Conflicting ideas and conflicting images and titles reflect beautiful things even peace cannot conjure
Everything is out there to be used. The world is our material and the only thing that really flows is our time here at the epicentre of this perfectly imperfect storm.
Which brings me to my next point.
Conflict and Style.
I have finished the last painting of my 'Artist As…' series - Artist as Master of Disguises.
This is the end of what turns out to have been a two and a half year long epic visual essay on The Role of the Artist which has spanned over three distinct projects; 'What we do After the Revolution', '333 Paintings' and 'Artist As…'.
Here I have embarked upon complimentary themes offered in very conflicting styles. On the surface they mainly appear to conflict directly with the collage-style work I was doing before my 'Haitus' in Vietnam.
Artist as Master of Disguise is about process as much as it is about persona in much the same way that I intend for these blogs to reveal something of the methodology of artists and the underlying human simplicity of attempting to deal with and in turn simplify our devilishly complex philosophies.
Artist as Master of Disguises.
This is a fitting final piece to a complex project since it illustrates the main theme of almost all my recent paintings. In it we see the inner workings of the painting and get an impression of the plethora of masks people wear every day. Whether I am playing Michael as Teacher, Michael as Artist, Michael as Husband, Michael as Salesman, Brother, Son, Friend…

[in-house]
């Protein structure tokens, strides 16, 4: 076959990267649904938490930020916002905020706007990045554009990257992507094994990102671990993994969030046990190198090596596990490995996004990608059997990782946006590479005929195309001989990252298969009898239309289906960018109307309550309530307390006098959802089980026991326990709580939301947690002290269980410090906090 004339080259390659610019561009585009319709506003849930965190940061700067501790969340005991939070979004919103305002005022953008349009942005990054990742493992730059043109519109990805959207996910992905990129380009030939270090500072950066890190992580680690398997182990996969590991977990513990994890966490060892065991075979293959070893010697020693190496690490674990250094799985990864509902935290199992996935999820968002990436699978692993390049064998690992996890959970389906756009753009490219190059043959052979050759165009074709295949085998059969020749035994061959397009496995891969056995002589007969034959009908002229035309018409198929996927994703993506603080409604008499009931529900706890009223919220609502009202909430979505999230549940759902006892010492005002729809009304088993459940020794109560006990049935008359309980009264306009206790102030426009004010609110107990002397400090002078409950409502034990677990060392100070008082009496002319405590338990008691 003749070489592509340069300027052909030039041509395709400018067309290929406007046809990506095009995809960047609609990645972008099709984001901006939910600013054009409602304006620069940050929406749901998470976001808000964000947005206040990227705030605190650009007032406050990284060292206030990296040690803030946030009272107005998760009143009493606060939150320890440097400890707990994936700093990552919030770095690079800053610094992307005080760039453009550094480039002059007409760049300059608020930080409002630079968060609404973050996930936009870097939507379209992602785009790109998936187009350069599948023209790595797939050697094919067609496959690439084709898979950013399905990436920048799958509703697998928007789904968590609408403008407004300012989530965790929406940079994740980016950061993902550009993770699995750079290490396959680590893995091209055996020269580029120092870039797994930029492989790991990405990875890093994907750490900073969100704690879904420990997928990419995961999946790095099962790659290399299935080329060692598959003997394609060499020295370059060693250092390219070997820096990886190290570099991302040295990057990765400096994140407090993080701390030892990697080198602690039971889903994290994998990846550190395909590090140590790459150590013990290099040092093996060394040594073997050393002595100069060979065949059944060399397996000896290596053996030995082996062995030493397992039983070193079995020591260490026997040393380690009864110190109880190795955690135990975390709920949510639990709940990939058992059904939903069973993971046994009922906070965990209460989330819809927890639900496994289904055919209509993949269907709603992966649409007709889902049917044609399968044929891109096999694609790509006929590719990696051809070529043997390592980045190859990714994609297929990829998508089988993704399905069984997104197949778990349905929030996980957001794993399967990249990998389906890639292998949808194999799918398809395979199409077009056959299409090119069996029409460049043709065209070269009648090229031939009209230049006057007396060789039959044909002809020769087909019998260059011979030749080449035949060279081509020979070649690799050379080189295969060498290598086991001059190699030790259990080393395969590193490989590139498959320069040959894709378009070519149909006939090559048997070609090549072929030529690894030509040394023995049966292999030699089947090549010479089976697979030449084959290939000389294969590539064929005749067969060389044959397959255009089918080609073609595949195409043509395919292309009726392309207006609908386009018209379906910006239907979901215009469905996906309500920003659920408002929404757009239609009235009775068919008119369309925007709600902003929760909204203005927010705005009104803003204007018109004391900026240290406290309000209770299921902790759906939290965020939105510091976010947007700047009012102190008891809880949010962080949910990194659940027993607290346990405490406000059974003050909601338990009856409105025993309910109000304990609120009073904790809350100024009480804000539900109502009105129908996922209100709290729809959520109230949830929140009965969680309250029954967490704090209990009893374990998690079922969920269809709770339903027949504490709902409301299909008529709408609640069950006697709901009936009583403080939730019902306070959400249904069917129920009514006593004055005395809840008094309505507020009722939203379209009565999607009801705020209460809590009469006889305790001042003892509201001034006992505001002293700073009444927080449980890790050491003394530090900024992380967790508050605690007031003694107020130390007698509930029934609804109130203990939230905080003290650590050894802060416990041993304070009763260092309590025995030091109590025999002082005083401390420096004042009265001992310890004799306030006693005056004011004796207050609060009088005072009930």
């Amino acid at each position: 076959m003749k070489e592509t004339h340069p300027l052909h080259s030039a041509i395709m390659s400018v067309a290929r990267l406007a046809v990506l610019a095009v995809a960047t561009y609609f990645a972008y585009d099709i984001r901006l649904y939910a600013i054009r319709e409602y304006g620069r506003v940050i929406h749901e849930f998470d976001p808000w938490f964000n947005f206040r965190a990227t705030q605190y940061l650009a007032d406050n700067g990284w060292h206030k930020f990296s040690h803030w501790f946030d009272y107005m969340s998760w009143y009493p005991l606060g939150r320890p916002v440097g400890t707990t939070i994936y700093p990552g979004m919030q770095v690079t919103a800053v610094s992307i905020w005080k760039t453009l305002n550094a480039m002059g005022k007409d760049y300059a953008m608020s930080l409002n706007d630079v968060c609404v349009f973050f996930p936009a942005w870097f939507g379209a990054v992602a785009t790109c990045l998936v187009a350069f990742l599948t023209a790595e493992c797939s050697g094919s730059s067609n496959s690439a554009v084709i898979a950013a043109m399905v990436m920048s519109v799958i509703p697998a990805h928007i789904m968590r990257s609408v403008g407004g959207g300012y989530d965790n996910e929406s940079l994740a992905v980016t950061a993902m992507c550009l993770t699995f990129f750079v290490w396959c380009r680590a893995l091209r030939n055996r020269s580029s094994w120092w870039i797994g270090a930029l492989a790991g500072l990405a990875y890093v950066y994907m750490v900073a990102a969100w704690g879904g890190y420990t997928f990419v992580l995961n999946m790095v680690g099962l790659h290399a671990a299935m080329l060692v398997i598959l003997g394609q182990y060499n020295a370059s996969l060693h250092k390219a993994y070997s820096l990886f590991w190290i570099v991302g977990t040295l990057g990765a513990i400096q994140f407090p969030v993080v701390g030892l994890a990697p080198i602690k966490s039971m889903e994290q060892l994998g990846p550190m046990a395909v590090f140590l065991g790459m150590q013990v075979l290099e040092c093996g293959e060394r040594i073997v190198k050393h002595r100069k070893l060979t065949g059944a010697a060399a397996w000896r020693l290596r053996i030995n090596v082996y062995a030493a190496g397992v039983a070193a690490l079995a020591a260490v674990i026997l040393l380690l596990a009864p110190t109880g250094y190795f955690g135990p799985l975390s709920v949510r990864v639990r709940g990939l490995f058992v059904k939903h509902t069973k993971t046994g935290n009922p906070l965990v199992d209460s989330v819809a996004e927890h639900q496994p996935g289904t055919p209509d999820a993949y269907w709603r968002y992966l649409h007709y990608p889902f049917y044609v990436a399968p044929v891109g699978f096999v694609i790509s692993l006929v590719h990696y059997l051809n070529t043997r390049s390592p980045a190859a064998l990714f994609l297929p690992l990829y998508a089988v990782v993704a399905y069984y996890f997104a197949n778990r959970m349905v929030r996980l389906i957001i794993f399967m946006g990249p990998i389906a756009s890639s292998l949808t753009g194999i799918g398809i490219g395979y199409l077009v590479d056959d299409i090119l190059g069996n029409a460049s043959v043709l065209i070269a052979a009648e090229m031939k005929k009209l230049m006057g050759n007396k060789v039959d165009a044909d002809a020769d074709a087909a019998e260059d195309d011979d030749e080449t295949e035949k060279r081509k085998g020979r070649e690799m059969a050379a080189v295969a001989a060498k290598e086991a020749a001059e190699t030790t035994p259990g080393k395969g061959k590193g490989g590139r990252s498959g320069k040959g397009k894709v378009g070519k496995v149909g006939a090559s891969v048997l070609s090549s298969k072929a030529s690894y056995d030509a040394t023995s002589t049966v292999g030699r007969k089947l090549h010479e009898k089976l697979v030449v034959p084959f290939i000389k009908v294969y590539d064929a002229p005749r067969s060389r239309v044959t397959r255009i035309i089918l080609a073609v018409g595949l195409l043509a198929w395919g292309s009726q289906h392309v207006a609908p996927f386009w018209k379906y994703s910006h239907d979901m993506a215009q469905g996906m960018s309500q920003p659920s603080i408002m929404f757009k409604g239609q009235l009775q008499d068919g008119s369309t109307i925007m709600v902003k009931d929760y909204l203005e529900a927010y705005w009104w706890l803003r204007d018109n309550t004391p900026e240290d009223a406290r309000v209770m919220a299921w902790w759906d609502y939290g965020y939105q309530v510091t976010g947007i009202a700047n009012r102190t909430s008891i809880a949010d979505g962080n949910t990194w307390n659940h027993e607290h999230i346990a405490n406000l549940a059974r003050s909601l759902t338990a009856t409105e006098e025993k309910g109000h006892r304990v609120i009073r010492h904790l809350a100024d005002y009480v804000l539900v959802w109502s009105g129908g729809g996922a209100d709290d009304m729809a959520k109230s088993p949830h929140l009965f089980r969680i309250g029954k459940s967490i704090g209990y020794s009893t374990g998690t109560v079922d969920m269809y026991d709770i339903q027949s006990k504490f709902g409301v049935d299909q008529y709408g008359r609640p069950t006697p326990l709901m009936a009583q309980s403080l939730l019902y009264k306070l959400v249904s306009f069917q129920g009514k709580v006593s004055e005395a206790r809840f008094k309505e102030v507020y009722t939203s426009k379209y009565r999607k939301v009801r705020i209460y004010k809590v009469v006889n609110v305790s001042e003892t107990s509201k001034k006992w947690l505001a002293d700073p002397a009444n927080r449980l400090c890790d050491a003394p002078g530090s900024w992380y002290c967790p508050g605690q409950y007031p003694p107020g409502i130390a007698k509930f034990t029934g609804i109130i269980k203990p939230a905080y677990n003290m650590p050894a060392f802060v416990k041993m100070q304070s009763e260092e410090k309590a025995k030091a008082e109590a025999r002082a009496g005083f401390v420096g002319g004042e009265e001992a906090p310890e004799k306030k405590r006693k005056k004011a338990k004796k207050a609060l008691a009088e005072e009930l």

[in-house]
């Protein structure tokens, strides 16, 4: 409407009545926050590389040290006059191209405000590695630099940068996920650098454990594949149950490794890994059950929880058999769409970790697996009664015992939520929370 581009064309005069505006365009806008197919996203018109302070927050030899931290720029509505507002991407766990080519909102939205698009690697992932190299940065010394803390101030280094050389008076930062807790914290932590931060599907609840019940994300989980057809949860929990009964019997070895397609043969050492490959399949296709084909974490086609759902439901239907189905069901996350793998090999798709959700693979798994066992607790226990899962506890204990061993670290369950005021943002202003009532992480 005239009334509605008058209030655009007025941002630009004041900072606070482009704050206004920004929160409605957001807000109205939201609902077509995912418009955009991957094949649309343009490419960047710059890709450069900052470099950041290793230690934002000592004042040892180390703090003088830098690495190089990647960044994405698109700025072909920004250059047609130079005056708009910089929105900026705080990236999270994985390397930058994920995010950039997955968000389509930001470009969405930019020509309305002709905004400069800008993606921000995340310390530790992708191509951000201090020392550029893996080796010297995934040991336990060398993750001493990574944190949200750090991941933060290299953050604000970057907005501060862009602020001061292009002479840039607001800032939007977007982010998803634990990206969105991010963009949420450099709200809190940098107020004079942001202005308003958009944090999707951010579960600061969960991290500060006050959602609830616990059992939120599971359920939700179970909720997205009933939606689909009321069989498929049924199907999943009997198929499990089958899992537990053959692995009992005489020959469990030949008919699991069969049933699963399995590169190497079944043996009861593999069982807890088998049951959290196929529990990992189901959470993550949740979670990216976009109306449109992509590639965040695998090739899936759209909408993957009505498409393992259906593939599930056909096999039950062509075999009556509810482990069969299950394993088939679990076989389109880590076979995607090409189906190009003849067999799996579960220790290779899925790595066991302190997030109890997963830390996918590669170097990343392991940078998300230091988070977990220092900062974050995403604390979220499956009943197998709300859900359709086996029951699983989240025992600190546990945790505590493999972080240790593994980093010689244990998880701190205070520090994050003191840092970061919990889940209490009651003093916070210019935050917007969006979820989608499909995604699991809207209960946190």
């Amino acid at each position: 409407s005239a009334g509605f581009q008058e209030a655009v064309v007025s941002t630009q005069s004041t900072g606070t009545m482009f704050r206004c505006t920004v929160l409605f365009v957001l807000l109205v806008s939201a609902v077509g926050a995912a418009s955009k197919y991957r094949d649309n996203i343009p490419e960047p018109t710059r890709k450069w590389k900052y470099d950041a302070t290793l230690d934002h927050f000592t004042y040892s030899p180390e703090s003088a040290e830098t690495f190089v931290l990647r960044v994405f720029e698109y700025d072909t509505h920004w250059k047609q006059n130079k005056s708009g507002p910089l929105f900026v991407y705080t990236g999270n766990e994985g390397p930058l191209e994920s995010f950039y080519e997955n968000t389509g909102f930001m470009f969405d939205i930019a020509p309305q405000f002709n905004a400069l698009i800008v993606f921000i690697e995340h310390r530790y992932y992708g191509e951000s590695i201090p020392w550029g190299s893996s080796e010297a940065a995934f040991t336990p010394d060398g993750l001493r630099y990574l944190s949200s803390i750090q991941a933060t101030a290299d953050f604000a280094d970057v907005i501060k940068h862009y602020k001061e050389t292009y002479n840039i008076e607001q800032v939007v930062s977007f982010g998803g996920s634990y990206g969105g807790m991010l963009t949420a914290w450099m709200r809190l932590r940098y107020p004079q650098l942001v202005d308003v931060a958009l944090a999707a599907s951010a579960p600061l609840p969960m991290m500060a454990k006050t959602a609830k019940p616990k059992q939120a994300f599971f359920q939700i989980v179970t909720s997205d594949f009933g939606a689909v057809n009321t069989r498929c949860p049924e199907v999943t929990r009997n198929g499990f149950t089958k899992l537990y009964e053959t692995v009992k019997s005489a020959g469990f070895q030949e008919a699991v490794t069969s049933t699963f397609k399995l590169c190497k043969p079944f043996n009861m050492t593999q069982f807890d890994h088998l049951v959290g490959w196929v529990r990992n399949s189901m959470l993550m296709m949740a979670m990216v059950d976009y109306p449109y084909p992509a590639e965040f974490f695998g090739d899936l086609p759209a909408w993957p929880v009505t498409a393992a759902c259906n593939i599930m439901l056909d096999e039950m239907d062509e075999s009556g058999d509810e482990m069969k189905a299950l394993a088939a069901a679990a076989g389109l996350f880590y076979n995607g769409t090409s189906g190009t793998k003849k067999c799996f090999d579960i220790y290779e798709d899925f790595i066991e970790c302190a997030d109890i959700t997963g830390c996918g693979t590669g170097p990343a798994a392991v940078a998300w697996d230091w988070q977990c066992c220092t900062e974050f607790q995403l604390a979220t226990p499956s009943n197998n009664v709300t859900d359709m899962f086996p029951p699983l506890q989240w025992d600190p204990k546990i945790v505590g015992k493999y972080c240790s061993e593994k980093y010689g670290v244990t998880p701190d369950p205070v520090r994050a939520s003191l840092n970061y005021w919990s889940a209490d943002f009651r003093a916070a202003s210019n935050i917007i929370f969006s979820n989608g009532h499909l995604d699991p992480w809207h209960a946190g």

I would like it to be remembered also that despite the choice of the name 'artist’ in the titles, these reflections are projected images of all of us regardless of profession or position.
Different masks for different occasions are worn by all but we are still one underneath. KNOW your disguises.
KNOW your characters. KNOW your roles. There are many bad elements to be dealt with too but they are all one in the end.
A friend from the art world told me recently that there is no separation between the honest, sincere, real artist Michael and the promoter, salesman, 'razzle-dazzle 'em' Michael. Neither of these roles are beyond my metamorphosing capabilities, nor anyone else‘s for that matter.
We put on the masks and we perform for others whether we like it or not. Every word that comes out of our mouths is a kind of mask after all.
You must be a sort of poet or artist to use these symbols with any semblance of reliability.
Choose your audience. Play to your strengths. You are one and the same; Martyr, Child, Dreamer, Recluse, Conduit, Clicktivist, Artist, Pioneer, Storteller and Master of Disguises.
Embracing the conflict
“No method nor discipline can supersede the necessity of being forever on the alert. What is a course of history, or philosophy, or poetry, no matter how well selected, or the best society, or the most admirable routine of life, compared with the discipline of looking at what is to be seen?” Walden - Henry David Thoreau
The same thing goes for artist’s styles and their body of work as it does their persona.